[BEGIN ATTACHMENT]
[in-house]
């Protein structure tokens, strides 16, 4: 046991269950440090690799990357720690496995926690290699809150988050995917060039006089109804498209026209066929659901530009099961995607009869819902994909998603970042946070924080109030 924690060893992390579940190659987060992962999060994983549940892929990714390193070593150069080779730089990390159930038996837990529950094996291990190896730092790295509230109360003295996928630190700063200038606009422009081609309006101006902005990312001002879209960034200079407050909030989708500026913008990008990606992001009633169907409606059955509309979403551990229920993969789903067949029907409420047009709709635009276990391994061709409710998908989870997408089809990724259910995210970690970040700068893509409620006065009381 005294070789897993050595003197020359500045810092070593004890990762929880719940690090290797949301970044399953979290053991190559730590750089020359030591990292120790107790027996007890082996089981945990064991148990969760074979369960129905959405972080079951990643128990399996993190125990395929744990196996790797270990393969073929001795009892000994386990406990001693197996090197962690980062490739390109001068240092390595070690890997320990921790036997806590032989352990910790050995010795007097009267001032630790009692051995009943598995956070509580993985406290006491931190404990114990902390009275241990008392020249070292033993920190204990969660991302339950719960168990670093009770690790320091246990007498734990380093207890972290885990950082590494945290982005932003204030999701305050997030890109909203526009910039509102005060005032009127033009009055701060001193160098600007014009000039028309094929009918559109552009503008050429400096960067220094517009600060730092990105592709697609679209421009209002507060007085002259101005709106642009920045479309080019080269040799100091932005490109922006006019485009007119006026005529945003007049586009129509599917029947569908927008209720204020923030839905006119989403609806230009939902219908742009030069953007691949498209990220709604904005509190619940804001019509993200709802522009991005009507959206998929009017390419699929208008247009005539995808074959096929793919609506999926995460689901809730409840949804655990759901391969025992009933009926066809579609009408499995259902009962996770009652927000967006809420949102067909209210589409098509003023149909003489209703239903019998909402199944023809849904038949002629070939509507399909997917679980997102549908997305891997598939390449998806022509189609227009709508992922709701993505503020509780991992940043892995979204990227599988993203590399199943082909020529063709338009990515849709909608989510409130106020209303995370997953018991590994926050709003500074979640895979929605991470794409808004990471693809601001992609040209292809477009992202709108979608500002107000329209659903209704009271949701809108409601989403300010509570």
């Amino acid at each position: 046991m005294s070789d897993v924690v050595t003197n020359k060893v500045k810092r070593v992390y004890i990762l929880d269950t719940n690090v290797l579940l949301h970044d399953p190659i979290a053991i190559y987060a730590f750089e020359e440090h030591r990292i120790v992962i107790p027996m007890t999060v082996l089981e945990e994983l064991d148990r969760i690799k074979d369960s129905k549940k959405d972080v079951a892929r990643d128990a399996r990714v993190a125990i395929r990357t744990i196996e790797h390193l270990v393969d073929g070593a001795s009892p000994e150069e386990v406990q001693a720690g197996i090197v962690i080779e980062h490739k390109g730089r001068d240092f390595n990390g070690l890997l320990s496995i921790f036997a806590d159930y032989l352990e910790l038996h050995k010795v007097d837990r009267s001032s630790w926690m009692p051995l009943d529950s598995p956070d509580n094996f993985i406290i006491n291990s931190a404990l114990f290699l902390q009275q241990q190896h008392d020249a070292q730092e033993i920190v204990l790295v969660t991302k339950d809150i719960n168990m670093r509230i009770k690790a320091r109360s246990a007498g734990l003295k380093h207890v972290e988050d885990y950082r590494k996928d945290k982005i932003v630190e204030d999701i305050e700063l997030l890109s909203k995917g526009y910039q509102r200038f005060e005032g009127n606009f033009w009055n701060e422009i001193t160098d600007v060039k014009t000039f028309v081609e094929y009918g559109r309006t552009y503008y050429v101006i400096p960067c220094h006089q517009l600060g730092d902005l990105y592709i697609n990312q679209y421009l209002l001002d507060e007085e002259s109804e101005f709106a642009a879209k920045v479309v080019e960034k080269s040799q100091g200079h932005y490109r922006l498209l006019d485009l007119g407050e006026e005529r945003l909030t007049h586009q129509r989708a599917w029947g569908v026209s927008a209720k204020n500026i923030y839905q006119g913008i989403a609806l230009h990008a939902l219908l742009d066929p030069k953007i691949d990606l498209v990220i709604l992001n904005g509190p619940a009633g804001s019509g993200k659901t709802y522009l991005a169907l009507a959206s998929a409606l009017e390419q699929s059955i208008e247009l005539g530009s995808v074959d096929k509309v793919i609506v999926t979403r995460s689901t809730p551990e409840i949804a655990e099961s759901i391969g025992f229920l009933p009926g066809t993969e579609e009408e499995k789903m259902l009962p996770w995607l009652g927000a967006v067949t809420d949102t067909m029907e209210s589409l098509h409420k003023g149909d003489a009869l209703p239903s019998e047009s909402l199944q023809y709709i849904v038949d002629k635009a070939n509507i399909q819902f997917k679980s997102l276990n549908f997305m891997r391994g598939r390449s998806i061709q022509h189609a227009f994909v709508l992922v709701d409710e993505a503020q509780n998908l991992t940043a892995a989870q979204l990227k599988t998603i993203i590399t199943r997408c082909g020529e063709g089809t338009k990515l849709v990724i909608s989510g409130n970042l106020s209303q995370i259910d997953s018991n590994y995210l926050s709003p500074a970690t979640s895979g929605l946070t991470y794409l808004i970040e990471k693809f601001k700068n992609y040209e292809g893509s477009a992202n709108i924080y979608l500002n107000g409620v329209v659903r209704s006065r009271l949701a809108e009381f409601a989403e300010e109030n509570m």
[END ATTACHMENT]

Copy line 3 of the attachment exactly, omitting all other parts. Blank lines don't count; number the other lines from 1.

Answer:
């Amino acid at each position: 046991m005294s070789d897993v924690v050595t003197n020359k060893v500045k810092r070593v992390y004890i990762l929880d269950t719940n690090v290797l579940l949301h970044d399953p190659i979290a053991i190559y987060a730590f750089e020359e440090h030591r990292i120790v992962i107790p027996m007890t999060v082996l089981e945990e994983l064991d148990r969760i690799k074979d369960s129905k549940k959405d972080v079951a892929r990643d128990a399996r990714v993190a125990i395929r990357t744990i196996e790797h390193l270990v393969d073929g070593a001795s009892p000994e150069e386990v406990q001693a720690g197996i090197v962690i080779e980062h490739k390109g730089r001068d240092f390595n990390g070690l890997l320990s496995i921790f036997a806590d159930y032989l352990e910790l038996h050995k010795v007097d837990r009267s001032s630790w926690m009692p051995l009943d529950s598995p956070d509580n094996f993985i406290i006491n291990s931190a404990l114990f290699l902390q009275q241990q190896h008392d020249a070292q730092e033993i920190v204990l790295v969660t991302k339950d809150i719960n168990m670093r509230i009770k690790a320091r109360s246990a007498g734990l003295k380093h207890v972290e988050d885990y950082r590494k996928d945290k982005i932003v630190e204030d999701i305050e700063l997030l890109s909203k995917g526009y910039q509102r200038f005060e005032g009127n606009f033009w009055n701060e422009i001193t160098d600007v060039k014009t000039f028309v081609e094929y009918g559109r309006t552009y503008y050429v101006i400096p960067c220094h006089q517009l600060g730092d902005l990105y592709i697609n990312q679209y421009l209002l001002d507060e007085e002259s109804e101005f709106a642009a879209k920045v479309v080019e960034k080269s040799q100091g200079h932005y490109r922006l498209l006019d485009l007119g407050e006026e005529r945003l909030t007049h586009q129509r989708a599917w029947g569908v026209s927008a209720k204020n500026i923030y839905q006119g913008i989403a609806l230009h990008a939902l219908l742009d066929p030069k953007i691949d990606l498209v990220i709604l992001n904005g509190p619940a009633g804001s019509g993200k659901t709802y522009l991005a169907l009507a959206s998929a409606l009017e390419q699929s059955i208008e247009l005539g530009s995808v074959d096929k509309v793919i609506v999926t979403r995460s689901t809730p551990e409840i949804a655990e099961s759901i391969g025992f229920l009933p009926g066809t993969e579609e009408e499995k789903m259902l009962p996770w995607l009652g927000a967006v067949t809420d949102t067909m029907e209210s589409l098509h409420k003023g149909d003489a009869l209703p239903s019998e047009s909402l199944q023809y709709i849904v038949d002629k635009a070939n509507i399909q819902f997917k679980s997102l276990n549908f997305m891997r391994g598939r390449s998806i061709q022509h189609a227009f994909v709508l992922v709701d409710e993505a503020q509780n998908l991992t940043a892995a989870q979204l990227k599988t998603i993203i590399t199943r997408c082909g020529e063709g089809t338009k990515l849709v990724i909608s989510g409130n970042l106020s209303q995370i259910d997953s018991n590994y995210l926050s709003p500074a970690t979640s895979g929605l946070t991470y794409l808004i970040e990471k693809f601001k700068n992609y040209e292809g893509s477009a992202n709108i924080y979608l500002n107000g409620v329209v659903r209704s006065r009271l949701a809108e009381f409601a989403e300010e109030n509570m």